Ontario is turning to the business community for help in trimming its deficit, but the move to suspend scheduled cuts to corporate income taxes could cast a shadow over investment in the province.
In a budget rife with cuts and restraint, the corporate community is being asked to make a sacrifice, along with government employees who face pension cuts, well-off seniors who will see drug benefits reduced, and parents who won’t see expected child benefit increases.
“We are asking business to do its part to help Ontario balance its budget,” Finance Minister Dwight Duncan said in his speech to the provincial legislature.
The move in Ontario comes as governments in Canada and around the world look for ways to raise cash to trim their budget deficits. In B.C.s’ recent budget, the province said may raise its corporate tax rate to 11 per cent from 10 per cent if its fiscal situation worsens. Only B.C., Alberta and New Brunswick currently have a tax rate at 10 per cent.
Federal Finance Minister Jim Flaherty has for years been trying to convince the provinces to reduce their tax rates to make Canada more competitive. Ontario was particularly resistant, but then in 2009 the McGuinty government announced its rates would decline over time.
The province’s corporate tax rate has fallen in two stages from 14 per cent in 2010 to the current level of 11.5 per cent. It was scheduled to fall to 11 per cent in July, and to 10 on July 1, 2013.
But now it will be frozen at 11.5 per cent until the government balances its books – a goal it says it will reach in 2017-18. The delay will save the government $1.5-billion over the next three years, aiding its efforts to reduce a massive deficit during a period of modest economic growth.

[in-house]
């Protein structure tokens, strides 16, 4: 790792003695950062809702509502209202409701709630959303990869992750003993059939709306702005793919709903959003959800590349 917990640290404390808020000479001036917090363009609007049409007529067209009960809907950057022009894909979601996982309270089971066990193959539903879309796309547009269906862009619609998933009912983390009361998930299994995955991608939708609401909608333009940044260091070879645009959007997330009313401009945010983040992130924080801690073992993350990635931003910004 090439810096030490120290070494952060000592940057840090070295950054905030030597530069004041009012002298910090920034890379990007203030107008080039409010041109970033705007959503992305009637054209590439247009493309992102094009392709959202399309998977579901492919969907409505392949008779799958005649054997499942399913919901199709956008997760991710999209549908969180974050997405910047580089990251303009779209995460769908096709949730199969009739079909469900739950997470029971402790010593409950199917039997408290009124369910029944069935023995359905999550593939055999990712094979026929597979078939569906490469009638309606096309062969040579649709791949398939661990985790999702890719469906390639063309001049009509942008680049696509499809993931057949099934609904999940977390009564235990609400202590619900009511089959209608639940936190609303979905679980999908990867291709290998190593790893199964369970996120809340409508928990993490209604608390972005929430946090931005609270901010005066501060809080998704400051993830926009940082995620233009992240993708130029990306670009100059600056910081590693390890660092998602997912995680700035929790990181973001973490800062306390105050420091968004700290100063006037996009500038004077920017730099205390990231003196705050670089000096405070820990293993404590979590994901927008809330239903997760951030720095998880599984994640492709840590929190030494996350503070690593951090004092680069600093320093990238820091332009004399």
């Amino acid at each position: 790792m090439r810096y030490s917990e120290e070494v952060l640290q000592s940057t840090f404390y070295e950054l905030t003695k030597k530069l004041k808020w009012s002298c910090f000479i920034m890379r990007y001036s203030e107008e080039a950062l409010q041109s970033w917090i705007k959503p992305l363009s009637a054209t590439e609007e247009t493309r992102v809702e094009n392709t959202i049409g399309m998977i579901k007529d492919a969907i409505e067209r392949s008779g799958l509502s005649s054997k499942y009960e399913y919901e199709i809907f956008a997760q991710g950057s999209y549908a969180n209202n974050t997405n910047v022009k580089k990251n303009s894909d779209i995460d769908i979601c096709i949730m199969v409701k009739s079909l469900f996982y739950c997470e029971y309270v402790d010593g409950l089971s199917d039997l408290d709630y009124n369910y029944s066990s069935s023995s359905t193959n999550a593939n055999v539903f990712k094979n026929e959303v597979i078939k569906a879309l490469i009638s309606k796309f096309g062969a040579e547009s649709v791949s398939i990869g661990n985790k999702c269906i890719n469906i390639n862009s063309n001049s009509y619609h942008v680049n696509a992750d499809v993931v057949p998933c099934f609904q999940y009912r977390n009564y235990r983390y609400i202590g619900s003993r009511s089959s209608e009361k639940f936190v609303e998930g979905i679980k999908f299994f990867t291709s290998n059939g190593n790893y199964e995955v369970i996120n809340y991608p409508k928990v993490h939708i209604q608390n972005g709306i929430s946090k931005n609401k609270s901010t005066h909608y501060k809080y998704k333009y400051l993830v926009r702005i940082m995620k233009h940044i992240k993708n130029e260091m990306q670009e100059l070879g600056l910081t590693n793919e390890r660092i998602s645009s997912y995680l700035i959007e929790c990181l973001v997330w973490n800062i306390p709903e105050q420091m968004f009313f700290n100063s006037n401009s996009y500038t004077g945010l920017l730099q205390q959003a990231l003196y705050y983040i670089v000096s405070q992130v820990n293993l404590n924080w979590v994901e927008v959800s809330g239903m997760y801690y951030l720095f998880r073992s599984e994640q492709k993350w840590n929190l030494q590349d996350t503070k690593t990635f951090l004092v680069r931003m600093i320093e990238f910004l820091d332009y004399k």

“That’s a big mistake,” said David MacDonald, CEO of Toronto-based technology services firm Softchoice Corp., insisting it will discourage investment in the province. His company has some flexibility to generate profits in Ontario or in the U.S., he said, and it would prefer to keep them in Canada if the tax rates make that attractive.
Tax expert Jack Mintz suggested that the long-term growth that results from corporate tax cuts can outweigh any short-term gains, particularly if companies shift profits out of Ontario as a result of the higher rates.
Mr. Mintz, chair of the School of Public Policy at the University of Calgary, also noted that some companies will actually experience the freeze as a tax increase, if they have already accounted for lower expected rates in their financial statements.
Still, Mr. Duncan insisted the already-reduced tax levels have made the province a preferred location for business, and that he has broad support for the freeze. “The thoughtful business people that I have dealt with in preparation for this budget ... think it is a wise choice,” he said.
Allan O’Dette, president of the Ontario Chamber of Commerce, said he thinks many members of the business community are prepared to accept the freeze on tax rates as long as the government follows through with its moves to cut the deficit.
“Frankly we understand the need for everyone in the province, including business, to make some sacrifices,” Mr. O’Dette said. “But we are going hold the government accountable to executing against their plan.”